Mortgage insurers’ 2021 survey finds 69% say affordable housing is a top concern, and 57% said the low housing supply. This year’s survey also looked specifically at race and found that Black (74%) and Hispanic (65%) respondents included an inability to save for a down payment.
WASHINGTON – U.S. Mortgage Insurers’ (USMI) 2021 National Homeownership Market Survey finds nearly 7 in 10 (69%) respondents ranked lack of affordable housing as one of the biggest current U.S. home buying challenges, along with 57% who said the low housing supply. Housing insecurity (66%) was also a top concern.
In addition to overall homeownership problems, USMI says this year’s survey also broke down its findings by race.
“This survey underscores the need to address the nation’s undersupply of housing, and specifically affordable housing, because too many people are being left out of the market or face significant barriers to get into the housing market,” says Lindsey Johnson, president of USMI.
“Our survey shows that low- to moderate-income households and underserved communities struggle to become homeowners due to several major factors including low housing supply, lack of affordable housing, and personal economic factors such as imperfect credit score or the inability to afford a 20% down payment.”
When broken down by race, the economic factors are more pronounced: 74% of Black and 65% of Hispanic respondents also cited the inability to save for a down payment (39% of all minorities) and imperfect credit history (37% of all minorities) as the biggest challenges they face when it comes to buying a home.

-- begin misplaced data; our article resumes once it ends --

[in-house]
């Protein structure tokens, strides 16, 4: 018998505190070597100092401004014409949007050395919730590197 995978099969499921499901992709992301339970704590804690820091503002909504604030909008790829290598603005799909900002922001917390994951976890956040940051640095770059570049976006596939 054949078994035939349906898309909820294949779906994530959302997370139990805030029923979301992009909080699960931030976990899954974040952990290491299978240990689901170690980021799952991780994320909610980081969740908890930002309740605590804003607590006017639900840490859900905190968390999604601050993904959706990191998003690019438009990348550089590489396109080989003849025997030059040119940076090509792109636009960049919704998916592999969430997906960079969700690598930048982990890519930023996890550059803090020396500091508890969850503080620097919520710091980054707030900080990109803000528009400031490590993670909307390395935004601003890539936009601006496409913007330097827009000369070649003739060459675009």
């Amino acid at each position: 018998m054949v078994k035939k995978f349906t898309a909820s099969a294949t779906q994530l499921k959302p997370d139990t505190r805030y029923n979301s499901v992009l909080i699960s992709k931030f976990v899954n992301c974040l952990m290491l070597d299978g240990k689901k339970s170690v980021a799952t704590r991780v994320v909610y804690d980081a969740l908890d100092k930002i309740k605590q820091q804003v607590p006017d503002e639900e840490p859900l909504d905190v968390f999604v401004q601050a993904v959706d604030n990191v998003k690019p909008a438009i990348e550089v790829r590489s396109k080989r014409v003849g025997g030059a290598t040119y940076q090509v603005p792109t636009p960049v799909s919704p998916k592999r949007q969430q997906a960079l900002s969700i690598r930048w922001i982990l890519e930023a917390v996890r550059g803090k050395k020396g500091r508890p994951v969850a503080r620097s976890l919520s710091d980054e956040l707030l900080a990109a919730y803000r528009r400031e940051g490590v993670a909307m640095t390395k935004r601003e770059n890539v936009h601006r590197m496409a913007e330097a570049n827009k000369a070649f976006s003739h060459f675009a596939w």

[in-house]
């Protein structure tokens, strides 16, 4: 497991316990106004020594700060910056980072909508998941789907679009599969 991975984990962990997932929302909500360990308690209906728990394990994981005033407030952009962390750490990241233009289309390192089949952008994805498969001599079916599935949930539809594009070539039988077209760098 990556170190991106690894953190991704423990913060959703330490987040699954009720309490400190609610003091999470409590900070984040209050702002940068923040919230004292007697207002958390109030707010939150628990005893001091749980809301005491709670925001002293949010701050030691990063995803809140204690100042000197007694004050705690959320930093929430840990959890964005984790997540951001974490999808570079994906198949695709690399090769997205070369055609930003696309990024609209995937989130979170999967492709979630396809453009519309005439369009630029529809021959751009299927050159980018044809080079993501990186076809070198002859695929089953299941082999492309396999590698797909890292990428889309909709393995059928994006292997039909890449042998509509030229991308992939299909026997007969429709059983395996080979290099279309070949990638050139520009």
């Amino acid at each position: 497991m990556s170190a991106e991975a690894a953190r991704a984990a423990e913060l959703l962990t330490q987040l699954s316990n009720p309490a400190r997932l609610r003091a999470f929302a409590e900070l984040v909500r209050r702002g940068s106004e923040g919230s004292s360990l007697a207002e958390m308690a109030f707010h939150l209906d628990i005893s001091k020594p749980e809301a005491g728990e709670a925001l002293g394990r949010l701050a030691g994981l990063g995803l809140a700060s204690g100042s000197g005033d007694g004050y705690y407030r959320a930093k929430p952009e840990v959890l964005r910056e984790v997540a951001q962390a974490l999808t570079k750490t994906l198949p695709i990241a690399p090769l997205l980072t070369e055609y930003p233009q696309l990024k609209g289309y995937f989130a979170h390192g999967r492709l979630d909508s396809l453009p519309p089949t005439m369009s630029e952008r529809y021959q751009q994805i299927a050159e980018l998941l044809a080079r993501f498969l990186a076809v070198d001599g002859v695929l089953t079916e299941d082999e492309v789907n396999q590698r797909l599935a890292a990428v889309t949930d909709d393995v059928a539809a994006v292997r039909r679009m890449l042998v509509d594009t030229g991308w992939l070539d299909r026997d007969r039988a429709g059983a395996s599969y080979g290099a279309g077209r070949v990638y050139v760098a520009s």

Housing insecurity was also a significant concern. The number one concern among African American and Hispanic respondents was falling behind on rent or mortgage payments. In fact, twice the number of African American respondents (20%) and more than one and half times the number of Hispanic respondents (16%) reported this concern compared to white respondents (10%).
“The survey also shows that more education is needed around the mortgage finance process, particularly to ensure more buyers understand that low down payment mortgage options are widely available,” says Johnson.
USMI’s survey found that up to 45% of respondents mistakenly believe that you need a down payment of 20% or more to qualify for a home purchase. Another 30% admitted that they don’t know much at all about down payment requirements, which could be as low as 3% for some loans.
The survey also asked respondents about the role of mortgage insurance. According to respondents, the top reasons for mortgage insurance are it “levels the playing field” and “increases lower-income families’ access to homeownership.” A majority of respondents also said it was important to have access to low down payment loans through both the conventional and government-backed markets, such as the Federal Housing Administration (FHA).
USMI says it supports sensible regulatory and legislative reforms to remove barriers to homeownership. The group is also part of the Black Homeownership Collaborative, a recently announced collaboration with more than 100 organizations and individuals.
ClearPath Strategies fielded USMI’s 2021 National Homeownership Market Survey of 1,000 adults in the U.S. It was commissioned online April 13-21. Quotas were set to ensure a cross sample of age, gender, race, region, and education as well as homeowners, first-time homebuyers, and prospective homebuyers. The purpose was to understand the perceptions around homeownership, the mortgage process, and the challenges people face when trying to purchase a home.
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